From Principes (July, 1960), Vol. 4, No. 3: pages 78-79. Click here to view photos.
Report of the Biennial Meeting April 23-24, 1960
A three o’clock the business meeting was called to order by the President. Nixon Smiley, Director of Fairchild Tropical Garden, welcomed the Society, and spoke briefly about the palm collection at the Garden. He said that about thirty new species of palm seeds are received and planted each year. Not all that germinate survive our climate, but others do; these are finally planted out on the grounds, and surplus plants are distributed to members of the Garden. There are many bearing palms at the Garden, now that it is more than twenty years old. Mr. Gerald Pitt, a volunteer worker, collects the seeds, does the tedious work of cleaning off the pulp, and prepares them for shipment to many parts of the world. A good many of the seeds sent to members of the Society through the Seed Bank come from this source.
The officers presented their reports, which are printed in full in this issue of Principes.
The nominating committee was asked to present its slate of officers for the coming biennium: President, Eugene D. Kitzke, Racine, Wis.; Vice President, David Barry, Jr., Los Angeles, Calif.; Secretary, Lucita H. Wait, Miami, Fla.; Treasurer, Walter J. Murray, Miami, Fla. There being no nominations from the floor, the slate was unanimously elected. The incumbent directors were re-elected with the addition of Mrs. David Fairchild and Eugene D. Kitzke.
After a short intermission, Eugene D. Kitzke, newly elected president of the Society, gave an illustrated talk on Copernicia cerifera, the carnaúba wax palm, showing the trees growing wild and also in plantations in northeastern Brasil, methods of obtaining the wax, and hybridization with a view to increasing the yield of wax. He also showed slides of some other species and hybrids of Copernicia, principally in Cuba, which is rich in this genus.
Due to showers, it was impossible for us to have our picnic at the Jennings estate as planned, so volunteers were called upon to help set up tables and chairs in the auditorium, which they did cheerfully and efficiently, and we had our buffet supper right there.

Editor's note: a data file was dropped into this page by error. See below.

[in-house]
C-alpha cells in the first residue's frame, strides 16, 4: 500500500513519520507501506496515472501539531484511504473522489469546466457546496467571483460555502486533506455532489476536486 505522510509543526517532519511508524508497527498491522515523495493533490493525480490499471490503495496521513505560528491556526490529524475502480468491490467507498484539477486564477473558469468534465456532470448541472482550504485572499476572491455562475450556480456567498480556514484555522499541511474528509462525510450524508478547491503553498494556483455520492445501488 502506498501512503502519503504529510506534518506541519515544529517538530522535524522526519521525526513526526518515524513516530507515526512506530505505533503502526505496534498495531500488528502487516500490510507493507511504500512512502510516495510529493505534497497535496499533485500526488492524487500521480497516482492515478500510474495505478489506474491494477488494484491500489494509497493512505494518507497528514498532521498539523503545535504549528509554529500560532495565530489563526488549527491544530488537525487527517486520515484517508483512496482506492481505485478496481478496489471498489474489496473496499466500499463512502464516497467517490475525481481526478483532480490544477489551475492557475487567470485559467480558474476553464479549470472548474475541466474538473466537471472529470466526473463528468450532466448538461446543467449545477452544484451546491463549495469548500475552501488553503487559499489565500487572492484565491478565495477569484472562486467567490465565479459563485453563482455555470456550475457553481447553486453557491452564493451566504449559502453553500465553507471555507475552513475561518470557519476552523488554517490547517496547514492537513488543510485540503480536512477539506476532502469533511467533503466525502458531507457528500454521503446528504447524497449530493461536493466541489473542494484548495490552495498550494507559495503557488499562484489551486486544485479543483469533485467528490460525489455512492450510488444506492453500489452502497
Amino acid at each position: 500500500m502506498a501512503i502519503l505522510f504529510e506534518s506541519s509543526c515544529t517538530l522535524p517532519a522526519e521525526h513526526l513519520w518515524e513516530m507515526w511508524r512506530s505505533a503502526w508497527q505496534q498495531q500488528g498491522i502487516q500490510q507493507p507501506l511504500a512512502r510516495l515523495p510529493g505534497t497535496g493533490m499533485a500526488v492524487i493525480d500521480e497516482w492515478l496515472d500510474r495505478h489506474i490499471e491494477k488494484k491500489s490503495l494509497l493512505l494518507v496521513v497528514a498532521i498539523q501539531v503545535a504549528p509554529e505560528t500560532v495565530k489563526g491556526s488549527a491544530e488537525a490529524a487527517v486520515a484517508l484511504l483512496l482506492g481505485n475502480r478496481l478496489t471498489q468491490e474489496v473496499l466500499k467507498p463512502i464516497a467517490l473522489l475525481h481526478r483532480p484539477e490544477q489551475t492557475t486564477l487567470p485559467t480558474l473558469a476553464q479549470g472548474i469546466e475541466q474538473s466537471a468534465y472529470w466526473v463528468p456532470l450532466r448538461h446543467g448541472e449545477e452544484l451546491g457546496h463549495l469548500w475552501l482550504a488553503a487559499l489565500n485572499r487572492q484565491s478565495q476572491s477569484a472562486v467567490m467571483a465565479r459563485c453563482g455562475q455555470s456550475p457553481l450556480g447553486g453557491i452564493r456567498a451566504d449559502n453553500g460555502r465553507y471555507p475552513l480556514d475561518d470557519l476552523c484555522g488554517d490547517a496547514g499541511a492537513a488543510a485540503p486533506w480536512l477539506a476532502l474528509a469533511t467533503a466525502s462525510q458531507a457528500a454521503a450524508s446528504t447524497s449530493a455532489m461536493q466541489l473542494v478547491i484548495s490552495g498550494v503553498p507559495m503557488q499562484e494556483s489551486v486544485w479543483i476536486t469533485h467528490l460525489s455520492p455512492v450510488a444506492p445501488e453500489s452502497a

After the room was set back to rights we settled down to hear Leonard J. Brass, botanist of the Archbold New Guinea Expeditions, speak briefly about his trips to New Guinea and show slides of that spectacular island. We also looked at some slides of the palm garden at the Miami flower show and of the tallest Washingtonias at the Los Angeles State and County Arboretum, Arcadia, Calif. In contrast to the tallest palms, Robert G. Wilson showed us a mature living Chamaedorea less than twenty-four inches high.
The main event of the evening was an account of some of the highlights of Dr. Hodge’s recent trips to Australia, Indonesia and Ceylon. We had the pleasure of seeing great fields of Australian wildflowers, spectacular views and unusual tropical plants, as well as some magnificent palms.
On Sunday, we had bad luck again. It rained, and our two bus-loads of palm tourists were forced to spend most of the day inside buses, instead of walking through the promised palm collections. The first place visited was the Frank R. May home, where the cordial reception and gorgeous palms helped to offset the rain dripping down our necks. A refreshing glass of punch helped, too.
Box lunches were served on the loggia at Fairchild Garden, then we entered the buses again and wandered slowly through the Jennings estate and the U.S. Plant Introduction Station, peering out the windows at what could be seen from the roads. It was most disappointing, especially to those who had planned the excursion, but the good sportsmanship of that exceptionally fine group of people, and their cheerfulness through it all, warmed the hearts of their hosts. After all, getting to know each other and sharing our palm enthusiasms was the best part of the whole affair.